Analyzing Individual Biomolecules Using Nanopores

Authored by: Meni Wanunu , Gautam V. Soni , Amit Meller

Handbook of Nanophysics

Print publication date:  September  2010
Online publication date:  September  2010

Print ISBN: 9781420075465
eBook ISBN: 9781420075496
Adobe ISBN:

10.1201/9781420075496-14

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Abstract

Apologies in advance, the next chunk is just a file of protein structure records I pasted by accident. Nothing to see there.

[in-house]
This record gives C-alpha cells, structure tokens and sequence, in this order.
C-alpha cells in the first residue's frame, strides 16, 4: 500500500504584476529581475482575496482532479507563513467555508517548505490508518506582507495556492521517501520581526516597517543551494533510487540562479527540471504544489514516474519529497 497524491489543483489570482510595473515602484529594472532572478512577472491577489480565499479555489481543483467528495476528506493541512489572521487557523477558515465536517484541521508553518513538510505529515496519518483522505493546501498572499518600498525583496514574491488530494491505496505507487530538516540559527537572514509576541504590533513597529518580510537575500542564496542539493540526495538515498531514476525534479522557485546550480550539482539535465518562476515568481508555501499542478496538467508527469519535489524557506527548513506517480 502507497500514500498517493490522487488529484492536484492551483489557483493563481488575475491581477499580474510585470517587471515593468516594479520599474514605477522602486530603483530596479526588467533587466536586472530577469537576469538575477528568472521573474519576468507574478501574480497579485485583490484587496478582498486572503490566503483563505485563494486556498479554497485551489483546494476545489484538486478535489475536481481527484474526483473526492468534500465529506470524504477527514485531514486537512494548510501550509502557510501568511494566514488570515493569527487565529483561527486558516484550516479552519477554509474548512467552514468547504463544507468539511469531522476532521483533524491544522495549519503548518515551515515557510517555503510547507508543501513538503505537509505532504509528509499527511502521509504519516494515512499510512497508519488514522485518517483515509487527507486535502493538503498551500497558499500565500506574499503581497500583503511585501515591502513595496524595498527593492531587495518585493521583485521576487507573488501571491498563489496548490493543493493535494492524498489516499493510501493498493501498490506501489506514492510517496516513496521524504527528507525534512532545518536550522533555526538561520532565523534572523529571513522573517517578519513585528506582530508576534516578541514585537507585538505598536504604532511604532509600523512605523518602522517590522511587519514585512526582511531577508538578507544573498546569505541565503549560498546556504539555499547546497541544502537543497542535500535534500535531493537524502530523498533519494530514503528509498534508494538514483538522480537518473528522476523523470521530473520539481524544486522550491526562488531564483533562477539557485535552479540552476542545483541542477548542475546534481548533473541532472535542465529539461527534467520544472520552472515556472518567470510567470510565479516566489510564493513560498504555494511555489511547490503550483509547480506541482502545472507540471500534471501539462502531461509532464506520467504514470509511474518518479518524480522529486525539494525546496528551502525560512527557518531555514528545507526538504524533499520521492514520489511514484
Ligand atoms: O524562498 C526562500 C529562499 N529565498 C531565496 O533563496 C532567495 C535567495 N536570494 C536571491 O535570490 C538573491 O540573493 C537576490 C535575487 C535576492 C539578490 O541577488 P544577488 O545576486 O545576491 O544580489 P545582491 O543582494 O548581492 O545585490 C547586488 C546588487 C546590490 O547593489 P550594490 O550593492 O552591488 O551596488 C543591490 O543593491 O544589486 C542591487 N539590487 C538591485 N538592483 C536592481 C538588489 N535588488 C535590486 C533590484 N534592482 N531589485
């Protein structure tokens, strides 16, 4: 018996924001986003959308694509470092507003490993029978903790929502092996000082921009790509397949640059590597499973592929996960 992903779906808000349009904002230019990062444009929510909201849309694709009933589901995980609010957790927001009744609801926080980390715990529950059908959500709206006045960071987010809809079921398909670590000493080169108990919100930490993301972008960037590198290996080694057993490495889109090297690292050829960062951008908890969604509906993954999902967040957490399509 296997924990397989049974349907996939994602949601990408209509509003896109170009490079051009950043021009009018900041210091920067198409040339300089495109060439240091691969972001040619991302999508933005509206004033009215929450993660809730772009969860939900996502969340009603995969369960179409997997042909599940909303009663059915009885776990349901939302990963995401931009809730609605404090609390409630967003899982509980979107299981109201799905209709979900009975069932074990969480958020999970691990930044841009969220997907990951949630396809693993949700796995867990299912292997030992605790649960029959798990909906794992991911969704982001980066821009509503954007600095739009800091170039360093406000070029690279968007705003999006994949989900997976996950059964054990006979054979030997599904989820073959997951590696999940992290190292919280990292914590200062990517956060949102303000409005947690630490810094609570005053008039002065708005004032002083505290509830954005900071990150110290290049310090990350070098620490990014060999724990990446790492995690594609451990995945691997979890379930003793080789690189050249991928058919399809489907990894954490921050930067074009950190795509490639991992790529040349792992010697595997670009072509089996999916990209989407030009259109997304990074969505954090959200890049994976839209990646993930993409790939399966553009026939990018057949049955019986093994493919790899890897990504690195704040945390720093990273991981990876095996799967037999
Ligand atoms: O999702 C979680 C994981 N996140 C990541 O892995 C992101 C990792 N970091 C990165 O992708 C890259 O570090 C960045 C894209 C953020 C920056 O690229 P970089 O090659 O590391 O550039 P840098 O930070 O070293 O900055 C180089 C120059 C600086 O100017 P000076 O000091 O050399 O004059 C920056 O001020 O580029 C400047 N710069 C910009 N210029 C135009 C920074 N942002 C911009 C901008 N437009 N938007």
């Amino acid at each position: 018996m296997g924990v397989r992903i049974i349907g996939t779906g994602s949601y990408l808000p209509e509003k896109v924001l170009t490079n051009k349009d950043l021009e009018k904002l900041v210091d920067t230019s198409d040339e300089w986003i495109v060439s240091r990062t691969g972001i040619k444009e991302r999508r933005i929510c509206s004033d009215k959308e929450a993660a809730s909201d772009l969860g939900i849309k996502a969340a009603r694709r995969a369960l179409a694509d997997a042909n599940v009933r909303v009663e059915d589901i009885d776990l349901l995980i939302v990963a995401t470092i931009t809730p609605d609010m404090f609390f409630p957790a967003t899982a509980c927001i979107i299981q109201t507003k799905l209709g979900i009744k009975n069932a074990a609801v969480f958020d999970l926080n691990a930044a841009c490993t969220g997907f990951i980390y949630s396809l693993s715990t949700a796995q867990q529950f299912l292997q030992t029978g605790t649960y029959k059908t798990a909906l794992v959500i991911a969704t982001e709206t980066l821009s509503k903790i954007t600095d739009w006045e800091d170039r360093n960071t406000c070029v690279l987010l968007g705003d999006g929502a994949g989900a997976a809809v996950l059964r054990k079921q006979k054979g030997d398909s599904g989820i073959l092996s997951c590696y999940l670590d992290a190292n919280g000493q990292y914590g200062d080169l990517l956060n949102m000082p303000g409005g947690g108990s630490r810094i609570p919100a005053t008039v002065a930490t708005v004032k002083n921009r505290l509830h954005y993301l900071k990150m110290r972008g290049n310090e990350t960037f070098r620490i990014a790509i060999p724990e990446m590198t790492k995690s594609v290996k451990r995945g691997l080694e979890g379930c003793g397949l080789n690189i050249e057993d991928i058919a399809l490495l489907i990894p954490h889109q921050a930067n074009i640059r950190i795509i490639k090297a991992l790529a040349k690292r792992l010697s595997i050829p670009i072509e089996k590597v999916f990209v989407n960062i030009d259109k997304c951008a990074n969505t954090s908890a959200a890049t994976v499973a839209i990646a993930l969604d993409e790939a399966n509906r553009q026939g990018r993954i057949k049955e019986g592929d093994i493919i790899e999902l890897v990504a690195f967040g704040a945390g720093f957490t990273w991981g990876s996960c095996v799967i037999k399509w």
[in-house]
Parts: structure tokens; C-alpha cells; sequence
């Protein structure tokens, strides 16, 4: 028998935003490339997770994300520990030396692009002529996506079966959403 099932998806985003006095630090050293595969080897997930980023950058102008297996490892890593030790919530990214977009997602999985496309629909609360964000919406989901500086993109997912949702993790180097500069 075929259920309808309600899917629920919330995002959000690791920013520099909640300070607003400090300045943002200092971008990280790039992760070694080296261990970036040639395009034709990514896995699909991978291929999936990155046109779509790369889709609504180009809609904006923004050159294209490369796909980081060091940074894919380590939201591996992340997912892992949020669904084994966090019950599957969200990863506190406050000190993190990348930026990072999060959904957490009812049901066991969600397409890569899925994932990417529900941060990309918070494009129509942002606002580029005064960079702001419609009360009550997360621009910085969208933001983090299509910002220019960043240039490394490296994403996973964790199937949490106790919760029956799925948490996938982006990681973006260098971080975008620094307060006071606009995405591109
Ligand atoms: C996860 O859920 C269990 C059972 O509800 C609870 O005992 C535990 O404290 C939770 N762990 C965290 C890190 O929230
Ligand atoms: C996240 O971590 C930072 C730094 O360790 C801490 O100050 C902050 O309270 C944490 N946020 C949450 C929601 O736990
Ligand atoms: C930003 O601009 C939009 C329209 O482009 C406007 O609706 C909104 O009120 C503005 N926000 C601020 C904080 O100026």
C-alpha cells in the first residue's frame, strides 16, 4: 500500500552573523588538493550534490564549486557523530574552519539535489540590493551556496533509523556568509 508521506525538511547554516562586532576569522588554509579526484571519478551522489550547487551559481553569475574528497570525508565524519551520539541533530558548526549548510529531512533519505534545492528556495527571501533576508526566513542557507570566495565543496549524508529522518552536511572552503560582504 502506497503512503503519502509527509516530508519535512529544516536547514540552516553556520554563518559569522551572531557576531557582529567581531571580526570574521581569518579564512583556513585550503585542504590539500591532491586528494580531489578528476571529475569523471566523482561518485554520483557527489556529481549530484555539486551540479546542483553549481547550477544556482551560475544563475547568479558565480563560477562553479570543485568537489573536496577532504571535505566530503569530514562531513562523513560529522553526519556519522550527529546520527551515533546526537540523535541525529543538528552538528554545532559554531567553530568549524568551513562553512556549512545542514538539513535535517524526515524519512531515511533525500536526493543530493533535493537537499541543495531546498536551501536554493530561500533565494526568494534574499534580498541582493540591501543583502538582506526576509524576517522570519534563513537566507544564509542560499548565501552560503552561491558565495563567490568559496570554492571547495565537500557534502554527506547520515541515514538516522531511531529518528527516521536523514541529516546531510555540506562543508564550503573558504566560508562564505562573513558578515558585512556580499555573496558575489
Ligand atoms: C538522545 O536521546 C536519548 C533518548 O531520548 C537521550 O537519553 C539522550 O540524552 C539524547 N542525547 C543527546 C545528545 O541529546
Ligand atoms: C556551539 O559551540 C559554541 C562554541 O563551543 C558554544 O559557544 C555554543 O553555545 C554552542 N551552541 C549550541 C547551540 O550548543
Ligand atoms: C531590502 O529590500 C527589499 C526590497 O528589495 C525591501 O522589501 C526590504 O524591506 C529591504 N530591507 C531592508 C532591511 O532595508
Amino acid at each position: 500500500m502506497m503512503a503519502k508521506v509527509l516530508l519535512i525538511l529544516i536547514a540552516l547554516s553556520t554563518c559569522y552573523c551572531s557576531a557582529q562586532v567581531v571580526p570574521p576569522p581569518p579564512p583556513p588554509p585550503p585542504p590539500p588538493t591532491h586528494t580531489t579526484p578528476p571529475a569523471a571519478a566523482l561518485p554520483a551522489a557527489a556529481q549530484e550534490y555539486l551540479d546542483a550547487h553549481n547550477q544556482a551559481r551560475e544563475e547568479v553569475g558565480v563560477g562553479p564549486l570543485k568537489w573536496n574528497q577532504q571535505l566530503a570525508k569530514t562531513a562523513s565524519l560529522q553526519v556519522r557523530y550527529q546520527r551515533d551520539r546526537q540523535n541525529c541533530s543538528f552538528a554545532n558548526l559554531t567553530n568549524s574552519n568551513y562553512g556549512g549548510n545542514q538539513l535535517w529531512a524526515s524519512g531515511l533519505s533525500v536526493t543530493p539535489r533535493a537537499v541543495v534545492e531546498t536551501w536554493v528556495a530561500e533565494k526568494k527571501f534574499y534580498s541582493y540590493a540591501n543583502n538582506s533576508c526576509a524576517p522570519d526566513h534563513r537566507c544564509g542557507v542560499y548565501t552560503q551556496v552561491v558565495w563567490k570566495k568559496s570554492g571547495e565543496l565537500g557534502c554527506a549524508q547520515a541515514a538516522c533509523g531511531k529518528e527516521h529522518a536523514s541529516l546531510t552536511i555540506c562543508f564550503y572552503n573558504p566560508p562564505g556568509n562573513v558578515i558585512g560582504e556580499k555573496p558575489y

Emerging from the broad diversity of nanoscale-sensing platforms, nanopores are single-molecule (SM) sensors in a class of their own, capable of detection, analysis, and the manipulation of single molecules with high throughput. Much like gel electrophoresis, where the native electric charge of biomolecules is used to move the molecule in the direction of an external electrical field, in the nanopore technique, electrical force is used to thread biomolecules through a narrow nanopore constriction. Nanopores offer an unparalleled set of advantages over other single-molecule sensing methodologies: (1) Biomolecules can be detected without chemical or radioactive labeling, thus enabling the development of extremely low-cost and rapid diagnostic tools. (2) High analyte sensitivity can be achieved, as nanomolar concentrations are routinely sufficient. In conjunction with advances in nanofluidics, nanopore sensors integrated with sub-μL cells are extremely well suited for the amplification-free detection of trace samples. (3) Nanopores are a unique force apparatus for the analysis of biomolecular interactions, in that the immobilization of the molecules onto surfaces or beads is not required. (4) Finally, sensing using nanopores does not require making or breaking chemical bonds, and thus the technique is nondestructive. Despite the great utility of this technique for current and future applications, its underlying principles are simple, borrowing from the resistive sensing principles developed by Coulter in the 1950s (Coulter, 1953). In this chapter, we provide a detailed overview of the experimental aspects of the nanopore technique. We highlight its short-term and long-term prospects, and describe the progress made thus far with natural and synthetic pores for single-biomolecule detection and analysis. We finally discuss future possible directions of nanopore sensing, and the potential impacts of the technique on biophysics and biomedical research.

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